Health care utilization and expenditures for children with autism: Data from US national samples
ABSTRACT Little is known about the use of medical services by children who have autism (ASD). Provide nationally representative data for health service utilization and expenditures of children with ASD. Cross-sectional survey using the Medical Expenditure Panel (MEPS), and National (Hospital) Ambulatory Medical Care Surveys (N(H)AMCS). A total of 80 children with ASD were identified from N(H)AMCS (weighted sample size (wss) 186,281), and 31 (wss 340,158) from MEPS. They had more outpatient visits, physician visits, and medications prescribed than children in general. They spent more time during physician visits than other children. Annual expenses for children with autism spectrum disorder (6,132 dollars) were more than for other children (860 dollars). Children with ASD have a substantial burden of medical illness.
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ABSTRACT: Background Autism spectrum disorder (ASD) affects many aspects of family life, such as social and economic burden. Little investigation of this phenomenon has been carried out in China. We designed this study to evaluate the employment and financial burdens of families with ASD-diagnosed preschoolers.Methods Four hundred and fifty-nine nuclear families of children with ASD, 418 with some other disability (OD) and 424 with typically developing (TD) children were recruited for this study. Employment and financial burdens of families were evaluated using a structured questionnaire; logistic regression was used to examine differences in job change measures by group, and ordinal logistic regression was used to investigate the association between household income and group.ResultsFifty-eight percent of families with ASD children and 19% of families with OD children reported that childcare problems had greatly affected their employment decisions, compared with 9% of families with TD children (p¿<¿0.001). Age of child, parental education and parental age notwithstanding, having a child with ASD and having a child with OD were both associated with increased odds of reporting that childcare greatly interfered with employment (ASD, OR: 15.936; OD, OR: 2.502; all p¿<¿0.001) and decreased the odds of living in a higher-income household (ASD, estimate¿=¿-1.271; OD, estimate¿=¿-0.569; all p¿<¿0.001). The average loss of annual income associated with having a child with ASD was Chinese RenMinBi (RMB) 44,077 ($7,226), compared with RMB 20,788 ($3,408) for families of OD children.ConclusionsASD is associated with severe employment and financial burdens, much more than for OD, in families with preschool children.BMC Psychiatry 01/2015; 15(1):3. DOI:10.1186/s12888-015-0382-4 · 2.24 Impact Factor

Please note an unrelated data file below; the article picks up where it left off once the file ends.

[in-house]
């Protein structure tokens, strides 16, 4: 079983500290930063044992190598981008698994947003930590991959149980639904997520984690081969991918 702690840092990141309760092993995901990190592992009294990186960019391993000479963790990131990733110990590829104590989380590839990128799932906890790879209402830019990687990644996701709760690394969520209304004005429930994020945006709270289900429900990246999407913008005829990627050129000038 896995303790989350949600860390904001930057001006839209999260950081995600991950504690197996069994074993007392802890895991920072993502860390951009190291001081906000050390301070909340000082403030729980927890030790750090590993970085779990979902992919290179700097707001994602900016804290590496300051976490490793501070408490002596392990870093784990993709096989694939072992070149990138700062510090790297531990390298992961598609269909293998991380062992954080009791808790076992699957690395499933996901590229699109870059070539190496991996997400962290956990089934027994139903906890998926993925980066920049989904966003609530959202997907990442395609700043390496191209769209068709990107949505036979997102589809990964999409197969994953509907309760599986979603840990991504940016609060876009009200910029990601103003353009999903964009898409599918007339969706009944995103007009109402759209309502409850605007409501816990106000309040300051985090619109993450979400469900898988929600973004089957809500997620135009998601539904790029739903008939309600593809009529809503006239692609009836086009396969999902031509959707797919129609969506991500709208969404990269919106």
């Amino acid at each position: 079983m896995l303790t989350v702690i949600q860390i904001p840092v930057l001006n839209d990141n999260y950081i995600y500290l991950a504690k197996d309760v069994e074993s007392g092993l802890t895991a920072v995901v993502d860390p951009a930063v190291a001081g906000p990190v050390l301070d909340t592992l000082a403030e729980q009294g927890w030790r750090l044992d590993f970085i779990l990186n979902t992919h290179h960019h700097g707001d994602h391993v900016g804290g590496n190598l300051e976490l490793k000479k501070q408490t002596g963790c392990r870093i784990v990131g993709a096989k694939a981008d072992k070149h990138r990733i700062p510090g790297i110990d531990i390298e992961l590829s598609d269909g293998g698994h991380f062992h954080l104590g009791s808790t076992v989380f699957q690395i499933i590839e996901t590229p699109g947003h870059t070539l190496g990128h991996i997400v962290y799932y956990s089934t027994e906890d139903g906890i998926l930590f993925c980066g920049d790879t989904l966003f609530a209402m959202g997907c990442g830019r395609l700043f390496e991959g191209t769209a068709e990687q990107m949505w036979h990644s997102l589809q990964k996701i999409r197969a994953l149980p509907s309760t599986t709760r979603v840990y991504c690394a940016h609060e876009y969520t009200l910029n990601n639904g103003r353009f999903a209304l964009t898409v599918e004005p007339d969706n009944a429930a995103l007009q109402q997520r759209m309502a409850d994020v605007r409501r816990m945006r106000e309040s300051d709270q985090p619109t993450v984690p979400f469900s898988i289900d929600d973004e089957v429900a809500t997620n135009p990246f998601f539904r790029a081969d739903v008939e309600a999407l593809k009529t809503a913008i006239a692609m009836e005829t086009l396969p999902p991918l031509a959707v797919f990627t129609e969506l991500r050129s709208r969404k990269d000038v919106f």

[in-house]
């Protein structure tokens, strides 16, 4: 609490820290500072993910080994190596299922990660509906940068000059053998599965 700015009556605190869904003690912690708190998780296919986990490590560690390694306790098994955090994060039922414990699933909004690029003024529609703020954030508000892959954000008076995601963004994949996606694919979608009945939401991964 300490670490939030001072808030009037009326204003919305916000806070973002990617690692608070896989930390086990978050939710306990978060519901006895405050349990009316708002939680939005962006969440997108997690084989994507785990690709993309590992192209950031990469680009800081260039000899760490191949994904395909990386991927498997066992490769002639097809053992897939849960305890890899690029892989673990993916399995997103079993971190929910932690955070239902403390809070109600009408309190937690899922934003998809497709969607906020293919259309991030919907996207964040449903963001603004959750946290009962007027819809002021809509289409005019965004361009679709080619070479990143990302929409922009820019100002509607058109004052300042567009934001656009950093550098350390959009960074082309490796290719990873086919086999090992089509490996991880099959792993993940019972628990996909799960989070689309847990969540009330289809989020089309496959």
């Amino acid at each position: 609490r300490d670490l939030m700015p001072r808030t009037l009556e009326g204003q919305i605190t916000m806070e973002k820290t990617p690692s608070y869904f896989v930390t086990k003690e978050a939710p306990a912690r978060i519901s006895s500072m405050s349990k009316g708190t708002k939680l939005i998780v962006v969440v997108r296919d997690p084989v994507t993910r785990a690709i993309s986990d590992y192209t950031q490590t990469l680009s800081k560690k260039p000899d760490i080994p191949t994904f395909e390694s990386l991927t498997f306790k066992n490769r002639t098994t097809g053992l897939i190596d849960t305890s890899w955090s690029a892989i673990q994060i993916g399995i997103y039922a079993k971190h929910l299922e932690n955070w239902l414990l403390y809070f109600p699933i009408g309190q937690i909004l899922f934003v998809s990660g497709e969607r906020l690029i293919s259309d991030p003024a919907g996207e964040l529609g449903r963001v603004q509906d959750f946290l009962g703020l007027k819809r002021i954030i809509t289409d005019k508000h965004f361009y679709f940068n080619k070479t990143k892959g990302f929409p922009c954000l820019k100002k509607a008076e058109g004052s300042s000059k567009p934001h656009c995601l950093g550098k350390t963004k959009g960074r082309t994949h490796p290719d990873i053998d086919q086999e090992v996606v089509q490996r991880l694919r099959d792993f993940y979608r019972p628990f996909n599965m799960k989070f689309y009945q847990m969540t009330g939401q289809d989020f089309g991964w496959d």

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ABSTRACT: Individuals with intellectual and developmental disabilities (IDD) represent one of the most complex, poorly understood, and under-researched patient populations. The objectives of this review are threefold: (1) first, we provide an overview of existing research on patterns and predictors of emergency department (ED) use among persons with IDD. Population-based studies suggest that individuals with IDD are more likely to visit EDs and to visit more frequently for both physical and mental health issues. We also discuss the predisposing, enabling, and clinical need factors that contribute to emergency service utilization in this population. (2) The second objective is to summarize what is known about the care received by individuals with IDD in the ED. Qualitative research suggests that the care provided is suboptimal from the perspective of patients, their families, and ED health-care providers, with multiple barriers. (3) The final objective is to describe interventions to improve emergency care for persons with IDD, including a pilot evidence-informed approach to implementing practice change in the ED. Our ongoing work is revealing important barriers and enablers to practice change including a discomfort of staff to identify patients with suspected IDD, challenges in developing a system to flag patients with IDD in the ED, the need for educational resources to help adapt their communications and general approach to patients with IDD, and the need to develop and embed tools within the ED care pathway to assist in providing discharge instructions. Crowding and resource limitations within the ED setting may further exacerbate these care challenges and heighten the importance of facilitation in achieving practice changes.International Review of Research in Developmental Disabilities, Edited by Robert M. Hodapp, 01/2014: chapter 1: pages 1-37;
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DESCRIPTION: Nachshen, J., Garcin, N., Moxness, K., Tremblay, Y., Hutchinson, P., Lachance, A., Beaurivage, M., Breitenbach, M., Bryson, S., Burack, J., Caron, C., Condillac, R. A., Cornick, A., Ouellette-Kuntz, H., Joseph, S., Rishikof, E., Sladeczek, I. E., Steiman, M., Tidmarsh, L., Zwaigenbaum, L., Fombonne, E., Szatmari, P., Martin-Storey, A., & Ruttle, P.L. (2008). Screening, Assessment, and Diagnosis of Autism Spectrum Disorders in Young Children: Canadian Best Practice Guidelines. Miriam Foundation, Montreal, Quebec.